By Tim Anderson, Contributing Reporter
RIO DE JANEIRO, BRAZIL – Rio for Partiers, the controversial tourist guide that was banned by a Brazilian court, has released its ninth edition for 2011. The book went to press in December, and after some delay should be in Zona Sul (South zone) bookstores by Thursday, March 9th. New elements include free Portuguese For Tourist audio files and of course updated bars, clubs and restaurants.
Another new development for this year’s issue is a distribution agreement with mega bookstore outlet Barnes & Noble. Author Cristiano Nogueira is excited about the new deal, “(They) picked it up in 8,000 bookstores, so we expect 4,000 to 5,000 sales in the U.S., but no guarantee, just prediction.”
The guide caused controversy in 2009 when the Brazilian Tourist Board, Embratur, took offense to a dating section in the guide which referred to particular ‘types’ of Brazilian women, which they considered to be encouraging sexual tourism to the city.
The book was taken out of publication until a later ruling overturned the decision, and the book was subsequently published with the offending pages blackened out in the Brazilian version. The guide, which is also available through Amazon.com, maintained its complete format in its their versions.
In overturning the decision, the over ruling judge said that “the simple classification of Brazilian women – or men – into ‘types’, according to criteria linked, theoretically, to their sexual behavior, does not actually violate National Tourism policies or undermine the dignity of the human person.”
Nogueira explains that, “the problem was the person who filed the lawsuit at Embratur didn’t speak English and used Google translator”. This left a sensitive impression, especially as the official trademark for Embratur was branded onto the book.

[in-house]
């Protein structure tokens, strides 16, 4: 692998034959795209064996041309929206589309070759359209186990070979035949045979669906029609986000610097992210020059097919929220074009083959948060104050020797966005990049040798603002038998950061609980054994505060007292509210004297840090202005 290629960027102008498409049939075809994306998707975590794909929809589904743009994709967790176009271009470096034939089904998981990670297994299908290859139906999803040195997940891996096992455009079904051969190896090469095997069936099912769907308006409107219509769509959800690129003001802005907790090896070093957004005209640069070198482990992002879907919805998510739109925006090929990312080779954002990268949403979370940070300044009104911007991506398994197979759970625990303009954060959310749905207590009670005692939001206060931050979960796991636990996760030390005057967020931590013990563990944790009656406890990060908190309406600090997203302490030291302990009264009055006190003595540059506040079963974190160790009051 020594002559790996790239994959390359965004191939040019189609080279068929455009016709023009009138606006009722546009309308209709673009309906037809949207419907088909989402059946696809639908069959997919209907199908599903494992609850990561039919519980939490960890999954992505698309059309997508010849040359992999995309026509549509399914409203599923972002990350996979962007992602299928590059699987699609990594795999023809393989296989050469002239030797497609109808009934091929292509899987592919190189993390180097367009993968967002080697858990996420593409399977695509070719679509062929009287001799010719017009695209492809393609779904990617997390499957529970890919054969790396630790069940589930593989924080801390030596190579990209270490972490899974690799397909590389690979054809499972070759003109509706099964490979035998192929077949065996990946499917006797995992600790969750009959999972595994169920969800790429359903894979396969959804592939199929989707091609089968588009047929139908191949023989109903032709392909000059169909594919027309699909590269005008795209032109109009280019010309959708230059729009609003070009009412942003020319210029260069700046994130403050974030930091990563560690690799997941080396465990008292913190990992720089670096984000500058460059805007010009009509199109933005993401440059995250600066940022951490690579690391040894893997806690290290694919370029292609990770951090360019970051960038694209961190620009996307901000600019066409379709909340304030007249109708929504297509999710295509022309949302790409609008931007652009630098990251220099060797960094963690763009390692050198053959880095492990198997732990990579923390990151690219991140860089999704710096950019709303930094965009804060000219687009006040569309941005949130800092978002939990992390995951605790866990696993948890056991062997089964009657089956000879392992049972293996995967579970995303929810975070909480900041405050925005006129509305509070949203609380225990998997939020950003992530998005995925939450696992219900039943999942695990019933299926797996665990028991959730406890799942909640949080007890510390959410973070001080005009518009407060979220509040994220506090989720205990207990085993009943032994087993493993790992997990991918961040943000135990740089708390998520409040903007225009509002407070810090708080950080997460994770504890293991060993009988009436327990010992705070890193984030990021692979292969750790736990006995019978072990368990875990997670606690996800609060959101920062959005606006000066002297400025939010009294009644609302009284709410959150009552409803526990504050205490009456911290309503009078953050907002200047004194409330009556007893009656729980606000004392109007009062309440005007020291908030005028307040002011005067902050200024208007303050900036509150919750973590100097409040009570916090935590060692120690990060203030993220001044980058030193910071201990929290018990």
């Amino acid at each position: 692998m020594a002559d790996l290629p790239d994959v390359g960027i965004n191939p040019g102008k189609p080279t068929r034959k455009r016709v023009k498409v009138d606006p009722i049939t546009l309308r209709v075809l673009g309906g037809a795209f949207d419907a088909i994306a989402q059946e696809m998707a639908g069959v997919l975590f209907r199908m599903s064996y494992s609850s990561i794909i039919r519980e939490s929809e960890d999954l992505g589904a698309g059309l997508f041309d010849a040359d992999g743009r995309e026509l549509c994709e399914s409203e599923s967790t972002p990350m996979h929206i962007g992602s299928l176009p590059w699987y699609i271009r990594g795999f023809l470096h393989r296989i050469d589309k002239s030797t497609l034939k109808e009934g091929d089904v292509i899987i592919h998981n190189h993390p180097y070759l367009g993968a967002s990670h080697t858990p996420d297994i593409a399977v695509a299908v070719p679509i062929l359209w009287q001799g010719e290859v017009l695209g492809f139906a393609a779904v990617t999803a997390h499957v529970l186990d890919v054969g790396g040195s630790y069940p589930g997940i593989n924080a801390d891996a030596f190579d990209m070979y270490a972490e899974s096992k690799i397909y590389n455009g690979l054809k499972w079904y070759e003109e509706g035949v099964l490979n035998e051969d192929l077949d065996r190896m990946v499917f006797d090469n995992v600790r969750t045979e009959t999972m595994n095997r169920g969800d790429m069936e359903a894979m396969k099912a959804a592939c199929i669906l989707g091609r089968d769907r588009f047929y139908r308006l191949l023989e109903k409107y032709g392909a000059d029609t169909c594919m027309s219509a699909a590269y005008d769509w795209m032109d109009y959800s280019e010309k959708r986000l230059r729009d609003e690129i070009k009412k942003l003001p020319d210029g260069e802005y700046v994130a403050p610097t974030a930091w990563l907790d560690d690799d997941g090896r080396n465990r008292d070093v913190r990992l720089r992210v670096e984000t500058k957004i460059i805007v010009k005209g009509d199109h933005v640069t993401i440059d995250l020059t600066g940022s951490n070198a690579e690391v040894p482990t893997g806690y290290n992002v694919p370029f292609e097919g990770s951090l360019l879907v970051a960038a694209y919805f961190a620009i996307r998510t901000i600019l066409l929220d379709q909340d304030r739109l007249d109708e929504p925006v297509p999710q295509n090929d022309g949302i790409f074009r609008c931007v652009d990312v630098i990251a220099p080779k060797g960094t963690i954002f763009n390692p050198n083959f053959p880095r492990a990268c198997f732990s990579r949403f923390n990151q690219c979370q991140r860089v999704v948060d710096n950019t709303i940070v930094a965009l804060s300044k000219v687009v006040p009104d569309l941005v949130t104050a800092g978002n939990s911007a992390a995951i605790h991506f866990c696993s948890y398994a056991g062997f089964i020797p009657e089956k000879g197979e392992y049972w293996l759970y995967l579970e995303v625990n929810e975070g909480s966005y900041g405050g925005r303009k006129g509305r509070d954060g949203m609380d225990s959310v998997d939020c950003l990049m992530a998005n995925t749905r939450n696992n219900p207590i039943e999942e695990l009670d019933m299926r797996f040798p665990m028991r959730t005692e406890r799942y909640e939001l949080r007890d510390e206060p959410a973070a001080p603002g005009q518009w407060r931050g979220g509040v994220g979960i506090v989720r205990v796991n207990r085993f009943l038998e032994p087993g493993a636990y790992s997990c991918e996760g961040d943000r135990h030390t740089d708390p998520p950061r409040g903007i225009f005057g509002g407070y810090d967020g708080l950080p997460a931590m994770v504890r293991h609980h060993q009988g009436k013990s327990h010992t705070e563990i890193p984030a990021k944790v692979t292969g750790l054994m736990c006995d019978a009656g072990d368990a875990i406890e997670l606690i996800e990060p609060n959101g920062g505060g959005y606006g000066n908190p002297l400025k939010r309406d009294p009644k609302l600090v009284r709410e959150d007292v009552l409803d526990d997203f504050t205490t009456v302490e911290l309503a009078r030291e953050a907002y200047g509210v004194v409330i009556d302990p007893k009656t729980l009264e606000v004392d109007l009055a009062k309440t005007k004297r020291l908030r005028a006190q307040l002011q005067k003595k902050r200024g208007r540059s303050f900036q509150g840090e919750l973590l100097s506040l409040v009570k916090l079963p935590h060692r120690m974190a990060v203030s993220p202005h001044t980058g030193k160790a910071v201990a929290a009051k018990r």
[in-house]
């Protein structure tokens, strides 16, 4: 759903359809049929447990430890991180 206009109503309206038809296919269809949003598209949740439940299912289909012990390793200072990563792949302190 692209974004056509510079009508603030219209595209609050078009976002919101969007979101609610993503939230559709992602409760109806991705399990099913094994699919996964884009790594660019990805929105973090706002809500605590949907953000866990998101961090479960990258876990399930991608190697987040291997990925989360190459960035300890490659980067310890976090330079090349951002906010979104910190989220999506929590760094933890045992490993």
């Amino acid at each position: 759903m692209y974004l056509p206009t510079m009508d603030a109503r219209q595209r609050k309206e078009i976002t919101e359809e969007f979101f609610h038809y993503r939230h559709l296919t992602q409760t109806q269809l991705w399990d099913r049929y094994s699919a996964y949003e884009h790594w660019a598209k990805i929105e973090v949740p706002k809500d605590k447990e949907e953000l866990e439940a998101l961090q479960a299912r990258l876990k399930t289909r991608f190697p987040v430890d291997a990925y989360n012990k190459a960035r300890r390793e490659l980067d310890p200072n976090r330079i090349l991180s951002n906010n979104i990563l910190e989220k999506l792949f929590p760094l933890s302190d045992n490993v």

With the courts still to make a final judgment on the material, author Cristiano Nogueira says that enough was enough for the new edition, “I have taken (the offending material) out completely, to get rid of that stress in my life”.
While the tone of the writing is oriented towards a male audience, Nogueira explains that the intention was never to be a formal guide to the city, “I wanted it to be like a friend talking to you, almost conversational. The readers are on holiday; I believe the loose friendly tone is ideal.”
Nogueira says that the dating scene is constantly changing in Rio so that now people are less interested in going to the big bars and clubs and that interest in many of these places has ‘plateaued’. “The hip crew, the beautiful people are more interested now in the different experiences, such as the Jazz night being held in the favela Catete. The view is beautiful and it’s a refreshing thing to do.”
The guide is described by one reader on Amazon as, “just the job for a good time in Rio”. All responses left on Amazon were positive once comments regarding the controversial section were removed. The casual language and heavy visual style adds to it relaxed, informal style.